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Latest PPM figures show decline across the board

Performance and punctuality measure (PPM) figures across Britain’s railway for period 6 fell compared to the same time last year, with all but one TOC experiencing a decline.

The latest figures from Network Rail show that in period 6 (21 August to 17 September), PPM was 87.4%, a 3.8 percentage point decline from the same time last year.

The figures are below the national average of 89.1% in 2015-16, which was the worst in a decade, and below the average of 88.8% in period 5.

Every train company’s figures showed a decline in PPM, apart from TransPennine Express, where the measure increased from 90.7% to 91.2%.

Period 6 is the first time since period 2 that Govia Thameslink Railway (GTR) did not have the lowest PPM. It was at 74.2%, above First Hull, with a PPM of 73.2%. First Hull also had the biggest decline, from 88.8% last year.

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In period 5, GTR’s PPM was 73.1%. It has suffered significant delays, forcing it to cancel 341 services a day. GTR announced today that its chief operating officer Dyan Crowther is leaving the company to head up HS1, and is being replaced by Nick Brown.

Furthermore, 41% of GTR’s delays were attributed to the operator, whereas First Hull was found to be responsible for just 8% of its delays.

A spokesperson for First Hull told RTM that the figures were “not truly representative”, adding: “As one of the smaller operators, any delay is disproportionate to our numbers. So if we lose one service when we are only running 14 services - this looks like a much larger 'loss' / higher percentage than it does if a much larger operator loses one service.”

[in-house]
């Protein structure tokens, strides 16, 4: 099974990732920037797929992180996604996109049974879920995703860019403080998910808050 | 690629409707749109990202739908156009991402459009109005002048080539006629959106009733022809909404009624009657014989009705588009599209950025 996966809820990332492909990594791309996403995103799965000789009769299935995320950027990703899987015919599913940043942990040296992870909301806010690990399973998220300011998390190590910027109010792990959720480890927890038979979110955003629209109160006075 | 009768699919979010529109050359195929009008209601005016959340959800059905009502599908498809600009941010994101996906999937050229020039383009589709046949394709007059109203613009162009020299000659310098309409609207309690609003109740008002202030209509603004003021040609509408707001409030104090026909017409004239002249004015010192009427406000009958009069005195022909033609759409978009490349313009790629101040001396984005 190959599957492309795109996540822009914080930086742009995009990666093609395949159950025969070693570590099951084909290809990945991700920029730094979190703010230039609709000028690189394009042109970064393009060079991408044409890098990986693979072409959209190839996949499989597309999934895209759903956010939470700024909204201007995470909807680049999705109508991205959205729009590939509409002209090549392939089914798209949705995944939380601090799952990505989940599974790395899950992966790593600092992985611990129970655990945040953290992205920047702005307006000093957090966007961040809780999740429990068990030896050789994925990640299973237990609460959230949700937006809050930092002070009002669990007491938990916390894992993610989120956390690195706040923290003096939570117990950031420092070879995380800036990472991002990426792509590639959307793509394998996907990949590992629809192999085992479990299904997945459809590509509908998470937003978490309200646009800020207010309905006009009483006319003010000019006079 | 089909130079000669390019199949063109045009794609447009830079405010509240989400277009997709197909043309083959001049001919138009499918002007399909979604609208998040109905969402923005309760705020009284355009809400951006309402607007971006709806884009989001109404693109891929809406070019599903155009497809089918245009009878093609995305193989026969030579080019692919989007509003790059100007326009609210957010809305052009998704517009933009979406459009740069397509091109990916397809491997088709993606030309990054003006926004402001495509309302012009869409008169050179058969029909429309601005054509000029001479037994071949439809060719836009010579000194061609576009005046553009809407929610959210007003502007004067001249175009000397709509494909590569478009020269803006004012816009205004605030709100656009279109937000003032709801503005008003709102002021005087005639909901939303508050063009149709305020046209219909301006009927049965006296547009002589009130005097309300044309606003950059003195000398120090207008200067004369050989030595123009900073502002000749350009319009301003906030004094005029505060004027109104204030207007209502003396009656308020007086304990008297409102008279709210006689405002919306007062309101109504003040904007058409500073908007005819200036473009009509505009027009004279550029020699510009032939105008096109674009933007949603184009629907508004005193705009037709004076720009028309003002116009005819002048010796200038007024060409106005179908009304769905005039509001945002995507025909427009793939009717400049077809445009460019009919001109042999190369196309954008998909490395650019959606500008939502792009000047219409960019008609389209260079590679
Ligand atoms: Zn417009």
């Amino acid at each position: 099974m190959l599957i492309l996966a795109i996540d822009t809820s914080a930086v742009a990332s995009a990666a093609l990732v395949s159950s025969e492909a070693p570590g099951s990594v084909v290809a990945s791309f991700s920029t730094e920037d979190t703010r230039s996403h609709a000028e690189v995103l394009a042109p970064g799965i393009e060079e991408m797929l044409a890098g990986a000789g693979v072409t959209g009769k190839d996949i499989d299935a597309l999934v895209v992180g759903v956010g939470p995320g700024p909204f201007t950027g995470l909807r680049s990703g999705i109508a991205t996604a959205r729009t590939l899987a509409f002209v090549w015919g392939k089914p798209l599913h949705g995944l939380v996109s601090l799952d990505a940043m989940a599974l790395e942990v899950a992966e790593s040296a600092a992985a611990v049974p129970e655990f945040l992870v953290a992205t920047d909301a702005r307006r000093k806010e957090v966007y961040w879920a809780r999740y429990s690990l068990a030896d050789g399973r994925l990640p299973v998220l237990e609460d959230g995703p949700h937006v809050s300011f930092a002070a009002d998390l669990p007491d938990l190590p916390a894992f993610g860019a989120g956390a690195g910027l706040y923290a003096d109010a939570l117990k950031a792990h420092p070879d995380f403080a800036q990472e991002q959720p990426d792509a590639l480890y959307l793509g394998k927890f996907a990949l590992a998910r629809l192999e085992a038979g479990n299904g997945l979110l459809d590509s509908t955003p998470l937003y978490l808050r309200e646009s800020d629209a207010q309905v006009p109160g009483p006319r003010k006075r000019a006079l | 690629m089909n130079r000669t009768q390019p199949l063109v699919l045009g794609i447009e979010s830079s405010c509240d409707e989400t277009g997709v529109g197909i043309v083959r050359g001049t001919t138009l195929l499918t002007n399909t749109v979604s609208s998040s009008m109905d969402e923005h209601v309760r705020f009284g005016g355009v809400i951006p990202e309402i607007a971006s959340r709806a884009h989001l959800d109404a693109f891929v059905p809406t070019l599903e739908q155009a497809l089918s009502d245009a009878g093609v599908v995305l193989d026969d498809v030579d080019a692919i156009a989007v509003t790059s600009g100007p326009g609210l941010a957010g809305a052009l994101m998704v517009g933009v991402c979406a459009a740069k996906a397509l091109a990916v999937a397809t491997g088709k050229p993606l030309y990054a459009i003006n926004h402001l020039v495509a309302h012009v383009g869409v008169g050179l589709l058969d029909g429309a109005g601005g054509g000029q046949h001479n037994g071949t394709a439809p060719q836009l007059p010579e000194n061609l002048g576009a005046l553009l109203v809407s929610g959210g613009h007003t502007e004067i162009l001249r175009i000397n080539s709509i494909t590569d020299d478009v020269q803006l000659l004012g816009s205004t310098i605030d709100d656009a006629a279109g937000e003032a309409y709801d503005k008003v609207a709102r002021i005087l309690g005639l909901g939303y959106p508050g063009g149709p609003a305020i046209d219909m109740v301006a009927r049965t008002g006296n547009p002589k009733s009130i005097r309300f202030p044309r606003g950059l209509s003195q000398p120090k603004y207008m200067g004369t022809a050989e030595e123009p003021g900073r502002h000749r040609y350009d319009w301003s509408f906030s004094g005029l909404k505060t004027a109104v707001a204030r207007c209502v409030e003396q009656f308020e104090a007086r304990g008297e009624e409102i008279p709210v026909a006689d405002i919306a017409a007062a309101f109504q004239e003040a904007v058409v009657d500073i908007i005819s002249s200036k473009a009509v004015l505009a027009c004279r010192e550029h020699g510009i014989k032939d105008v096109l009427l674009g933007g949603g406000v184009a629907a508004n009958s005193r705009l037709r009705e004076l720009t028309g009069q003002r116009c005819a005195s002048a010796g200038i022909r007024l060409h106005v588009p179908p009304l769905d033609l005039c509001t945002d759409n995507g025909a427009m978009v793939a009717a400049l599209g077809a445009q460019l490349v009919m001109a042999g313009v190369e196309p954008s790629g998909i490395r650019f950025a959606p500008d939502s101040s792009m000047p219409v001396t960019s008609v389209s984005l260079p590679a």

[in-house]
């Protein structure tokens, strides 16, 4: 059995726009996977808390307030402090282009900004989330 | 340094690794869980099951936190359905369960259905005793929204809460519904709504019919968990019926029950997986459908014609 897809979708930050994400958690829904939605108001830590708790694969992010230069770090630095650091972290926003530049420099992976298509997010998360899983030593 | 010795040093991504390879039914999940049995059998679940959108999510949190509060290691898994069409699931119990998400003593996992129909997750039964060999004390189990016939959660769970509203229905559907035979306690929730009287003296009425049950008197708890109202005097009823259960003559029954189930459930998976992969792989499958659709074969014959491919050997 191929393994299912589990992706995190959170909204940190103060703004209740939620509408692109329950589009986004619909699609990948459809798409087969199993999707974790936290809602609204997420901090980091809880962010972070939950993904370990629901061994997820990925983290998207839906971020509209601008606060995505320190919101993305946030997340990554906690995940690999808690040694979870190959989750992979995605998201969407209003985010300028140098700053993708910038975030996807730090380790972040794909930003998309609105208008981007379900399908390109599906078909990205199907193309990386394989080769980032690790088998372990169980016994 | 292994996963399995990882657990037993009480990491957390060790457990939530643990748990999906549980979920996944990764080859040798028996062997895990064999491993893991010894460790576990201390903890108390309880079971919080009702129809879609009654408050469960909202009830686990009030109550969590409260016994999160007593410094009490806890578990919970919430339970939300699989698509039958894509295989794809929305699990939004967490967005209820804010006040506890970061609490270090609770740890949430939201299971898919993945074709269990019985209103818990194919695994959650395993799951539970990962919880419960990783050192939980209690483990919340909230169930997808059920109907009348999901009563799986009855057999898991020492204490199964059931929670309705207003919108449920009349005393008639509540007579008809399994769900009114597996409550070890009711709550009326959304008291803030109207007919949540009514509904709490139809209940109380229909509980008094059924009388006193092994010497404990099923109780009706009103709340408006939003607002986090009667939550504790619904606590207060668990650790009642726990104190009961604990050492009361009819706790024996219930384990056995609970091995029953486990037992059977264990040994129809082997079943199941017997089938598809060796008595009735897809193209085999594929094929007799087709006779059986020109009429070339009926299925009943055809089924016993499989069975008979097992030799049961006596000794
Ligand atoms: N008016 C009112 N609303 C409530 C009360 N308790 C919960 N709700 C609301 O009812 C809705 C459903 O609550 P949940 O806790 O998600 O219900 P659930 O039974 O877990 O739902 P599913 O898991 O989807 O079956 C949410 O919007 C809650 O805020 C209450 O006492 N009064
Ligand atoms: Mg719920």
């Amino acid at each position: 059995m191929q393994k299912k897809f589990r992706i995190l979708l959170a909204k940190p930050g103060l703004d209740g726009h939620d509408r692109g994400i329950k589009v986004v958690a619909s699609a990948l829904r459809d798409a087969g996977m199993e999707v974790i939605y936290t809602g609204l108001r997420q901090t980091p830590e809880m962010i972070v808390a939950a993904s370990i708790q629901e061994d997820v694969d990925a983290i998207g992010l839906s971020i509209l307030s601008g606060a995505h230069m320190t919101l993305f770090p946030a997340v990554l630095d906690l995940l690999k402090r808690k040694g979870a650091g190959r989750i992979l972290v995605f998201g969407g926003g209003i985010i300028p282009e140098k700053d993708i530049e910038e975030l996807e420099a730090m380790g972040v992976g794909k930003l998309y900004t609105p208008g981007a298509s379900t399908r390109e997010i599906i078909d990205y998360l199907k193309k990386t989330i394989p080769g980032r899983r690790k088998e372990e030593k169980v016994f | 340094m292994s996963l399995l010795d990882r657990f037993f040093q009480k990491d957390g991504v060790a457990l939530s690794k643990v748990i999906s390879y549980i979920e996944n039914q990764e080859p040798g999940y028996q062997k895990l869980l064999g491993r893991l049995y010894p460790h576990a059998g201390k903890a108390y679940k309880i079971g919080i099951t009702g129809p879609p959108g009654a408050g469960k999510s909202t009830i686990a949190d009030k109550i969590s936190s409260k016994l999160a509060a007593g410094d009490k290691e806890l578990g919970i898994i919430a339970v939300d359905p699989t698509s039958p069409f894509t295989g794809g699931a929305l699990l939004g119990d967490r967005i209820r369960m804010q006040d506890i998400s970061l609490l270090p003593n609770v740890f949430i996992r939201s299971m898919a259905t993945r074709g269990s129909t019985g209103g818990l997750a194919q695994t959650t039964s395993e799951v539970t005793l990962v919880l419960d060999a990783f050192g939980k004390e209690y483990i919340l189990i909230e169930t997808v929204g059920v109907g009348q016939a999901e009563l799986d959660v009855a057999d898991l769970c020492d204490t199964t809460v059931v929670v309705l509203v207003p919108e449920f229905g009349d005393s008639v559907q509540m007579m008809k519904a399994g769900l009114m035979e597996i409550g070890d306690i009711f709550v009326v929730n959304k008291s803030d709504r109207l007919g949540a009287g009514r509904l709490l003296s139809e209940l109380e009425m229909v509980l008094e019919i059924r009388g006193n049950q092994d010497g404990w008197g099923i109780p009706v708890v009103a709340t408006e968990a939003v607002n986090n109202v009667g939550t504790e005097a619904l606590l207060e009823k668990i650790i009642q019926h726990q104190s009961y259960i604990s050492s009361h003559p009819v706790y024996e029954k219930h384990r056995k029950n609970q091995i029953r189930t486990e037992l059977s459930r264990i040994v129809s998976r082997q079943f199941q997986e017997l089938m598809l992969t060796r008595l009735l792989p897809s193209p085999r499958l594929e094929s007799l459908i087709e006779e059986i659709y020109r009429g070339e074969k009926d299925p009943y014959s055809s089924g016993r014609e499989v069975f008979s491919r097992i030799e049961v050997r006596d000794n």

They said First Hull is calling for small companies not to be placed in the same league table as larger operators.

They added that First Hull prefers to run services late when possible instead of cancelling them in order to deliver better passenger satisfaction, which makes the PPM figures worse.

A spokesman for the Rail Delivery Group, representing train operators and Network Rail, said: “The timetable is our promise to passengers and we never want people to suffer delays or disruption. 

“With passenger numbers doubling and services increasing by over a quarter in 20 years, the railway is increasingly congested, which is why rail companies are delivering over £50bn of improvements as part of the Railway Upgrade Plan. These improvements will mean more reliable journeys, extra services and new and longer trains. 

“Nobody wants to see delays but the current disruption will improve in the long run as we deliver the railway the country needs and passengers want.”

For cancellation and significant lateness (CaSL), the national average was 4.2%, compared to 2.6% in period 6 2015-16.

All companies reported an increase in CaSL, apart from CrossCountry, East Midlands, TransPennine and Arriva.

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(Image c. Gareth Fuller from PA Wire)

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Noam Bleicher   28/09/2016 at 10:45

Hull Trains' argument about granularity is not valid, as it works both ways; on the days HT run all 14% services the figure will be 100%, something difficult for large TOCs to achieve. Over a 4-week period it should average out.

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